The second and third equations put one condition each on the angles, because the directions supporting bulk waves with zero potential form continuous one-parametric subsets (lines) in the 2D space of angles specifying the wave normal. To summarize, the existence space of SIAW1s guided by the metallic insertion can be represented as lines in the 3D space of orientation angles specifying the geometry of propagation of IAWs.

Note also that(4.7)

If the metallic insertion assumes one of the orientations (3.8), then |*Φ*r|≡|*Φ*i| and we have two equations on *v* and one orientation angle. Therefore, it looks natural that SIAW1s realizes in (0,*θ*,0) LiNbO_{3} structures at isolated values of *θ* (figure 3).

Figure 5 depicts the SIAW1s lines we have found in LiNbO_{3}. In this case, we specify the geometry of propagation of SIAW1s by three angles, *α*, *β* and *γ*, measuring the successive rotations about the *z*-, *y*-and *x*-axes, respectively. The *z*-axis coincides with the threefold symmetry axis, the *x*-axis is along the propagation direction and the *y*-axis is perpendicular to the sagittal plane. The dependence of *β* and *γ* on *α* is depicted within the sector −30°≤*α*≤30°. In the sector 30°≤*α*≤60°, one has *β*(*α*)=*β*′(60−*α*) and *γ*(*α*)=−*γ*′(60−*α*), where *β*′(*α*) and *γ*′(*α*) denote the values of functions within 0°≤*α*≤30°. In the sector −60°≤*α*≤0°, one has *β*(*α*)=−*β*″(−*α*) and *γ*(*α*)=*γ*″(−*α*), where *β*″(*α*) and *γ*″(*α*) are the values of functions within the sector 0°≤*α*≤60°. In the other 120° sectors, these curves are of exactly the same shape.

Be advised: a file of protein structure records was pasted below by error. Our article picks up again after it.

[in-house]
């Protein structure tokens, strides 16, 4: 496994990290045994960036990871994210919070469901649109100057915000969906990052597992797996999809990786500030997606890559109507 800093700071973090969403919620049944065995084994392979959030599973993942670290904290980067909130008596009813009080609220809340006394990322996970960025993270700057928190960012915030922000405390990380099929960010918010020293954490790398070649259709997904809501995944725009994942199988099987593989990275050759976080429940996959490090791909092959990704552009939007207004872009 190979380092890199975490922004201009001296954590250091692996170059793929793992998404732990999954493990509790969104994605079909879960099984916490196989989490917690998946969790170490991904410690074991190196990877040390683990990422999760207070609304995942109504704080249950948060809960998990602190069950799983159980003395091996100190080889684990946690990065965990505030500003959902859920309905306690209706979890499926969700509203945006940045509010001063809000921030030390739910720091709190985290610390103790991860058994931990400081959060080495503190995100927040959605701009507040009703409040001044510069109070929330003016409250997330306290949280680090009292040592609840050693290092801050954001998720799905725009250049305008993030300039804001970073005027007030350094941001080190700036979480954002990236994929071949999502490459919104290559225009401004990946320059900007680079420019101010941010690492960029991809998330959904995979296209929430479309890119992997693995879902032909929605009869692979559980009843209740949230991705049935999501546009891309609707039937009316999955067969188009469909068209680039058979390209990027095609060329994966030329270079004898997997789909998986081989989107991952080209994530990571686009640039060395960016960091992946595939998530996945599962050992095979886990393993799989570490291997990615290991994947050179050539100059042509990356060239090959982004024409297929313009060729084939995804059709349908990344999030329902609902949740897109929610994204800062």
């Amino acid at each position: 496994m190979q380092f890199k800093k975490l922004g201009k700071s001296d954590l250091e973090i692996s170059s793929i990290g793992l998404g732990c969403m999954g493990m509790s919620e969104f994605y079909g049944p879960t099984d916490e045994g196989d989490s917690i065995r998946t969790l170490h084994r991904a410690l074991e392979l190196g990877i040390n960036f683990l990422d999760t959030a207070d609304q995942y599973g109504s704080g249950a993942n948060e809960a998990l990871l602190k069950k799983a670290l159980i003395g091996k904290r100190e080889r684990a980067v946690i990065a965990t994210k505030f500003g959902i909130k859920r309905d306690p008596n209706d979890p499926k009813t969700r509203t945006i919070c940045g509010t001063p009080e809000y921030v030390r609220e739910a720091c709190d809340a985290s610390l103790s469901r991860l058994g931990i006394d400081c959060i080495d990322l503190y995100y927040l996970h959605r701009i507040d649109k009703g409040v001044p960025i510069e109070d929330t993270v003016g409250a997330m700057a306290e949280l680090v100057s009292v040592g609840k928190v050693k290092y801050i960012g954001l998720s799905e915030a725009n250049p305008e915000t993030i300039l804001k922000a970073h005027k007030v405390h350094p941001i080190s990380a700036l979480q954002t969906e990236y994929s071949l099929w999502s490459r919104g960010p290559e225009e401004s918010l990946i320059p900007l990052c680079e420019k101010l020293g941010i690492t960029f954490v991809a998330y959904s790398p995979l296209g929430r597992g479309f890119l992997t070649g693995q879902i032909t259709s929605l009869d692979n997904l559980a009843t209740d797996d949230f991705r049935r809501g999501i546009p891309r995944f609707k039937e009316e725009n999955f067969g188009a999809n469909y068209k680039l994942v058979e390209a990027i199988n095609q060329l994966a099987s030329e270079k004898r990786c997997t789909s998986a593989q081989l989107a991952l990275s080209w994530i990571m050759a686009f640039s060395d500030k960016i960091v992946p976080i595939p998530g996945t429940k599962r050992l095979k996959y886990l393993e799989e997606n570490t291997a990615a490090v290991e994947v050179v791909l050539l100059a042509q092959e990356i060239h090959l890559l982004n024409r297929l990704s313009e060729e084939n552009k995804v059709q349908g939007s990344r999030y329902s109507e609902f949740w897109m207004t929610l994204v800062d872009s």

Note, first of all, that the two points of vanishing attenuation shown in figure 3 belong to the same line. This line forms a loop (curve 1–1′).

There are also loops lying completely within 30° sectors (curves 2 and 2′). A third group includes ‘equivalent’ lines in figure 5 (curves 3 and 3′) which are closed within a 120° sector but not −60°≤*α*≤60°.

It has already been mentioned that does not vanish in the case of (0,*θ*,0) LiTaO_{3}. It could be thought that the line of SIAW1s on which the solutions for (0,*θ*,0) cuts lie (loop 1–1′) splits into two loops not crossing the line *α*=0 when the material constants change from LiNbO_{3} to LiTaO_{3} (instead of loop 1–1′ there appear two loops resembling loops 2 and 2′ in figure 5). However, in fact, the transition from LiNbO_{3} to LiTaO_{3} develops in a different manner (figure 6). The material constants of ‘intermediate’ media are determined in terms of the sets of material constants of LiNbO_{3}, and LiTaO_{3} as , where the parameter *x* runs from 0 to 1. The loop at *x*=0 in figure 6 is loop 1–1′ in figure 5. With increasing *x* this loop shrinks, becoming a point at an *x*-value in the interval 0.296<*x*<0.297. SIAW1s do not exist at greater *x*.